A method of electrolytic additive manufacturing provides 3-D parts. The method can be used to form parts from particulate material in an electrolytic bath. Metal is electrolytically deposited, binding the particles. Layers of the particles are built up to form the parts. The same process can be used to form parts without the particulate material. Layers of metal are electrolytically deposited in the electrolyte bath to form the parts.


Grossman A.W.,University of Cincinnati
Annals of neurology | Year: 2013

We review recent advances in the treatment and prevention of acute ischemic stroke, including the current state of endovascular therapy, in light of 5 randomized controlled trials published this past year. Although no benefit of endovascular therapy over intravenous (IV) recombinant tissue plasminogen activator (rt-PA) has been demonstrated, endovascular therapy is an appropriate treatment for acute ischemic stroke patients within the t-PA window who are ineligible for IV t-PA but have a large vascular occlusion. These trials reveal promises and current limitations of endovascular therapy, and comparison of reperfusion therapies remains an important area of research. One common theme is the strong association between a faster time to reperfusion, improved outcome, and reduced mortality. Primary and secondary stroke prevention trials emphasize the importance of aggressive management of medical risk factors as part of any preventative strategy. New oral anticoagulants, for example, offer cost-effective risk reduction in patients with atrial fibrillation, and may represent an opportunity for those with cryptogenic stroke. We highlight areas of unmet need and promising research in stroke, including the need to deliver proven therapies to more patients, and the need to recruit patients into clinical trials that better define the role of endovascular and other stroke therapies. Finally, improvement in strategies to recover speech, cognition, and motor function has the potential to benefit far more stroke patients than any acute stroke therapy, and represents the greatest opportunity for research in the coming century. Copyright © 2013 American Neurological Association.


Lam C.K.,University of Cincinnati
Circulation research | Year: 2013

Ischemic heart disease is characterized by contractile dysfunction and increased cardiomyocyte death, induced by necrosis and apoptosis. Increased cell survival after an ischemic insult is critical and depends on several cellular pathways, which have not been fully elucidated. To test the hypothesis that the anti-apoptotic hematopoietic lineage substrate-1-associated protein X-1 (HAX-1), recently identified as regulator of cardiac Ca cycling, also may ameliorate cellular injury with an ischemic insult. We report that cardiac ischemia/reperfusion injury is associated with significant decreases in HAX-1 levels ex vivo and in vivo. Accordingly, overexpression of HAX-1 improved contractile recovery, coupled with reduced infarct size, plasma troponin I level, and apoptosis. The beneficial effects were associated with decreased endoplasmic reticulum (ER) stress response through specific inhibition of the inositol-requiring enzyme (IRE-1) signaling pathway, including its downstream effectors caspase-12 and the transcription factor C/EBP homologous protein. Conversely, HAX-1 heterozygous-deficient hearts exhibited increases in infarct size and IRE-1 activity. The inhibitory effects of HAX-1 were mediated by its binding to the N-terminal fragment of the heat shock protein 90 (Hsp90). Moreover, HAX-1 sequestered Hsp90 from IRE-1 to the phospholamban-sarcoplasmic/endoplasmic reticulum calcium ATPase complex. The HAX-1 regulation was further supported by loss of IRE-1 inhibition in presence of the Hsp90 inhibitor, 17-N-allylamino-17-demethoxygeldanamycin. Cardiac ischemia-reperfusion injury is associated with decreases in HAX-1 levels. Consequently, overexpression of HAX-1 promotes cardiomyocyte survival, mediated by its interaction with Hsp90 and specific inhibition of IRE-1 signaling at the ER/sarcoplasmic reticulum.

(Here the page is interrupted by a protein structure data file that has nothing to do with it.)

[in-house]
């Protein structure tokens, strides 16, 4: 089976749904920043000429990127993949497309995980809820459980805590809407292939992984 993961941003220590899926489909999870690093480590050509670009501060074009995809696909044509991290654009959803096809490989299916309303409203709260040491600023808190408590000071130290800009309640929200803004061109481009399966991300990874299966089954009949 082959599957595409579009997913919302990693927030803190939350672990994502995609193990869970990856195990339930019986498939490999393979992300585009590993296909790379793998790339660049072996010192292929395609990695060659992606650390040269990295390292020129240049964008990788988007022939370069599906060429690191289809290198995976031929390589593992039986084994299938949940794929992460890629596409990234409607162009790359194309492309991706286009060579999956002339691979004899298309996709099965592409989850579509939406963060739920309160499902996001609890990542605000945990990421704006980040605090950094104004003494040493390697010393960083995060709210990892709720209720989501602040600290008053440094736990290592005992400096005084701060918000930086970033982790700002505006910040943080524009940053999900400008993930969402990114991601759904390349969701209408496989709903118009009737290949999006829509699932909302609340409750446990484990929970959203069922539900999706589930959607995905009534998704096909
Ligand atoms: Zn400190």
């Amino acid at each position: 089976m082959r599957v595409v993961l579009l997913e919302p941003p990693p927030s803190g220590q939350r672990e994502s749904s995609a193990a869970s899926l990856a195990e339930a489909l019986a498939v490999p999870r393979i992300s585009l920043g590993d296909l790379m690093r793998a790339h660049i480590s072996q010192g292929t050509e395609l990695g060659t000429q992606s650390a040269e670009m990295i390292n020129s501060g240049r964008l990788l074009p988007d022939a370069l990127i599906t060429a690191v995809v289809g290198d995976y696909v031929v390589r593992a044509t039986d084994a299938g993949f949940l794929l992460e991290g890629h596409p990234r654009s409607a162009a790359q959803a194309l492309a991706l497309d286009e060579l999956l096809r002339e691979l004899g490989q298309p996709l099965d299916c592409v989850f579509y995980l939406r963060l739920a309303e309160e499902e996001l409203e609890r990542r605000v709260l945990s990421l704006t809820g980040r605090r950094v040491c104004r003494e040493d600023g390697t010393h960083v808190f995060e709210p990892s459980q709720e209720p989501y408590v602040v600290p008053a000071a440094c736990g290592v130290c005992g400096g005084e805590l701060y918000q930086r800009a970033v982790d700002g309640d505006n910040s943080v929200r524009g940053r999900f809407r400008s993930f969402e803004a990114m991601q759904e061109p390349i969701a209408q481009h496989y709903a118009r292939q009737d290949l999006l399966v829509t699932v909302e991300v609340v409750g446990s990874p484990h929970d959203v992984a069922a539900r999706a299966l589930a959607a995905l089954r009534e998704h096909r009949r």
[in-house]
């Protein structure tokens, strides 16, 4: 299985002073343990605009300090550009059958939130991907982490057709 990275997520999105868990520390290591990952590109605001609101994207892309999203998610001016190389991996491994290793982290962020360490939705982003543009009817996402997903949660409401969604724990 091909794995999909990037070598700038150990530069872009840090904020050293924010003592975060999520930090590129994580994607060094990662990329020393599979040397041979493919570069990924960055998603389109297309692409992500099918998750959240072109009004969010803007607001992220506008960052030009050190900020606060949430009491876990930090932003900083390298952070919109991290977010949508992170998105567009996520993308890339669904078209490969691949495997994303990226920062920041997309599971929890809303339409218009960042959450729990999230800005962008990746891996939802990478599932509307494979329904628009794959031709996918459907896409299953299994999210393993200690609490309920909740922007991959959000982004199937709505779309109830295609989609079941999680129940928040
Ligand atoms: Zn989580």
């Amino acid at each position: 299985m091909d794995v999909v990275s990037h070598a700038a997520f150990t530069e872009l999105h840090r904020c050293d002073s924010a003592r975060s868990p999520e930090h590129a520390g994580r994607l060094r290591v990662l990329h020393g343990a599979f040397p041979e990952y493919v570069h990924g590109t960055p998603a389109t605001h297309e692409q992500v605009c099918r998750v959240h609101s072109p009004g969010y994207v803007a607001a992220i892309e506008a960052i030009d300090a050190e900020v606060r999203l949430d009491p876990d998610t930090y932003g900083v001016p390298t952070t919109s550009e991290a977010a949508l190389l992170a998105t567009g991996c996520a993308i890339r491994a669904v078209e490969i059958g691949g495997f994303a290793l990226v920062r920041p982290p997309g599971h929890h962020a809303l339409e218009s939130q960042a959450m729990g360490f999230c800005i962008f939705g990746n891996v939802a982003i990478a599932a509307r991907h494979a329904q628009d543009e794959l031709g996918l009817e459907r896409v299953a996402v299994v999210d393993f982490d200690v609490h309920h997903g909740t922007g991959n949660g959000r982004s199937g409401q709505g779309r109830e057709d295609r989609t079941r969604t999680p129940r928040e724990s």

Guo P.,University of Cincinnati